We'd set the alarm this morning to wake us at 8am, but I awoke before it went off. We've a way to go now to get to Tamworth by the weekend, about 33 hours in total, though it'd probably be about an hour by car!
... though sadly it looked like some of the pottery inserts had been vandalised
On our way to the end of the Caldon Canal, we passed two fellow UK Waterways Site boats - Waterway Routes and Waterway Walks and NB Debdale, and shouted quick hellos to each of them. We also passed Don's boat again but there was no sign of life, but he then passed us when we were moored at Etruria Junction and we got to say farewell once more.
Bit late for a proper shot of Debdale - sorry guys!
This colourful little fella entertained us at lunch time, zipping around amongst the other ducks chasing bread
Turning sharp left we emerged onto the Trent and Mersey Canal and a queue for the lock! This was a novelty for us, we've been extremely lucky in that the route we chose hasn't been one that many hire boaters or even boat owners frequent - the Trent River, up the Ouse and the Leeds/Liverpool. So we missed most of the school summer holidays boat traffic. Unfortunately the Shropshire Union Canal remains closed due to the breach a few weeks ago, so we were now on the main route north or south west, hence the busyness. A fellow boater said that she'd been told that the Shroppie may now be closed until September 2010, but I find that difficult to believe - there'd be riots on the waterways!
More of Stoke-on-Trent's pottery attractions
It was rather like going onto the motorway having been on country roads, from isolation to civilisation! Every lock we got to there were other boats going up and down, and out of thirteen locks throughout the day, only one was in our favour.
Can't escape the odd bit of graffiti
'Tackle & bait, air guns, archery, boats & engines, country & western, line dancing' - talk about diversifying your business interests!
The massive Sainsbury's distribution centre, not far out of Stoke - I couldn't fit it all in, this was about 2/3rds of it!
Lovely big sunflowers lining the canal
Now this is making the most of your canal garden
I think this family might have too many possessions, the poor garage door couldn't take any more
Approaching Stone in Stafford late afternoon, we were told that they'd been informed by another boater that it wasn't recommended to moor overnight there as we could get 'mobbed'. Goodness me, talk about Chinese Whispers, it's possible that at sometime someone was unlucky and encountered some unruly teenagers who wreaked havoc on their boat, and ever since there's been this horror story that's been told to warn people away. We wonder if some people should stick to land-living and lock themselves in their houses away from the scary world out there! Realistically we believe that you're as likely to be mobbed in a posh place like Oxford as you are in the middle of Birmingham. There are good and bad people all over, and sometimes one just happens to be in the wrong place at the wrong time ... Or maybe we've just been very lucky?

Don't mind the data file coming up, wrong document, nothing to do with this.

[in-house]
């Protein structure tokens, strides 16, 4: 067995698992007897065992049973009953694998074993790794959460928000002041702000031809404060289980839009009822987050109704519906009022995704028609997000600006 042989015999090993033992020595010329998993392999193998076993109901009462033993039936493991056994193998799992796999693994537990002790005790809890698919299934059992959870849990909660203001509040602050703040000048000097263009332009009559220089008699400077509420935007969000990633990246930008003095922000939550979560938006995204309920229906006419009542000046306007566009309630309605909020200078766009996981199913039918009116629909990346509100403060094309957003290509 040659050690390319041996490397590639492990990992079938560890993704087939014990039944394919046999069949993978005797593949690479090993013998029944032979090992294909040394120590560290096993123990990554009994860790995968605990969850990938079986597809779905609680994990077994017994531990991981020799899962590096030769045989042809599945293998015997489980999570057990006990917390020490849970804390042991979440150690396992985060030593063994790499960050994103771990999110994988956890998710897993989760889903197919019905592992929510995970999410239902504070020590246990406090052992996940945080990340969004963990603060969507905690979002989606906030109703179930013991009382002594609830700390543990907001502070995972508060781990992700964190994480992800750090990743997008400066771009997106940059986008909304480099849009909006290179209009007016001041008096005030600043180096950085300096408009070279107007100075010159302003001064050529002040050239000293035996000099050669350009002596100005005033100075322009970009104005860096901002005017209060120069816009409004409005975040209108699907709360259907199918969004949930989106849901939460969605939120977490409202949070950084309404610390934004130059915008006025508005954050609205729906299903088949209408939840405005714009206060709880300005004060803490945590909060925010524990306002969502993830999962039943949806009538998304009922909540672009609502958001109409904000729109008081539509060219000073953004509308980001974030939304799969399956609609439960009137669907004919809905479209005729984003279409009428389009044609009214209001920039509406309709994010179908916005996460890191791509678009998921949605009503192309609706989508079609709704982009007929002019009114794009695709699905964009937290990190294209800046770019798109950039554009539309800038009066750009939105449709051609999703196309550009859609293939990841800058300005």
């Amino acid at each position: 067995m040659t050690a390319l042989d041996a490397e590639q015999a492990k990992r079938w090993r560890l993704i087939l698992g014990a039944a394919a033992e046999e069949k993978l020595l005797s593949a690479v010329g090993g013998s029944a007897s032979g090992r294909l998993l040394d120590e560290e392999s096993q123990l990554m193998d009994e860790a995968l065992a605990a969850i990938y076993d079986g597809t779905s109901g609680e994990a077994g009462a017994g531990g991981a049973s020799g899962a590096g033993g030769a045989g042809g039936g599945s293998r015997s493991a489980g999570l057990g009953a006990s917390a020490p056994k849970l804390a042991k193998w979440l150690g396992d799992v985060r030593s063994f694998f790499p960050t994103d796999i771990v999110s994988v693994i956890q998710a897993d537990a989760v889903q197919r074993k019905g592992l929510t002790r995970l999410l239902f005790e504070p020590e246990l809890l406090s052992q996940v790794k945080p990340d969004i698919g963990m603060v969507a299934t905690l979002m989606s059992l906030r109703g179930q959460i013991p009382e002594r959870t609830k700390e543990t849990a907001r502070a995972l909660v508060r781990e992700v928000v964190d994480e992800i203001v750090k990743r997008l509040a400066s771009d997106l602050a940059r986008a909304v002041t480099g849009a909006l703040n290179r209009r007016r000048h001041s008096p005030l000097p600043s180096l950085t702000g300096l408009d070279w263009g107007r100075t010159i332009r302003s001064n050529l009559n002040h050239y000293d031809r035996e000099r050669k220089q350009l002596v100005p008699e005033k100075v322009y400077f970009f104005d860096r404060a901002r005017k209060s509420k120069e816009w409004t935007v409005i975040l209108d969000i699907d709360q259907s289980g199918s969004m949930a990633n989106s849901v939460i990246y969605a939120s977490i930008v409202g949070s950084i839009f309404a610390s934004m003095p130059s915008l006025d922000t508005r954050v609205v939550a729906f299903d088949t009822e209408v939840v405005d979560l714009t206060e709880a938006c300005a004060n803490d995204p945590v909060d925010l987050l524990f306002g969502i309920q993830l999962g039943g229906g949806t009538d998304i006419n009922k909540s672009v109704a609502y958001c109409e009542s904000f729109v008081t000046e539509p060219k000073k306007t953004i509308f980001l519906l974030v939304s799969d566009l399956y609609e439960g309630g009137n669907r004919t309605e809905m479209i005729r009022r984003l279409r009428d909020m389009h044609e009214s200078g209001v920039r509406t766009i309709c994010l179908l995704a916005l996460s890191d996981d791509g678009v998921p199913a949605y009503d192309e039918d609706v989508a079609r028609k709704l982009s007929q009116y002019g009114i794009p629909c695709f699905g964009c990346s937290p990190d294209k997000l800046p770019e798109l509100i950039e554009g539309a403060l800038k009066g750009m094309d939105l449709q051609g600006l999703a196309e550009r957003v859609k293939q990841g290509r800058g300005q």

So of course we moored in Stone!
By the time we approached Stone it was getting quite dark and moorings were scarce
'Joule's Stone Ales' building
The workshops are under the level of the canal, wouldn't want a breach here!
Terry Darlington's boat 'Phyllis May' (the man who wrote 'Narrow Dog to Carcassonne' & 'Indian River') is moored in Stone. A friend lent it to us in NZ, and Barry devoured it's contents in a weekend I think! I found it one of the most difficult books I've ever read due to the grammar and sentence structures, and, though determined to read it because it was about narrowboating, finally gave up after a few months. I think it's like Marmite - you either love it or you hate it! Interesting nonetheless, as they did take their boat across the English Channel (not recommended in a flat bottomed boat!).
Last lock for the day, yaay!!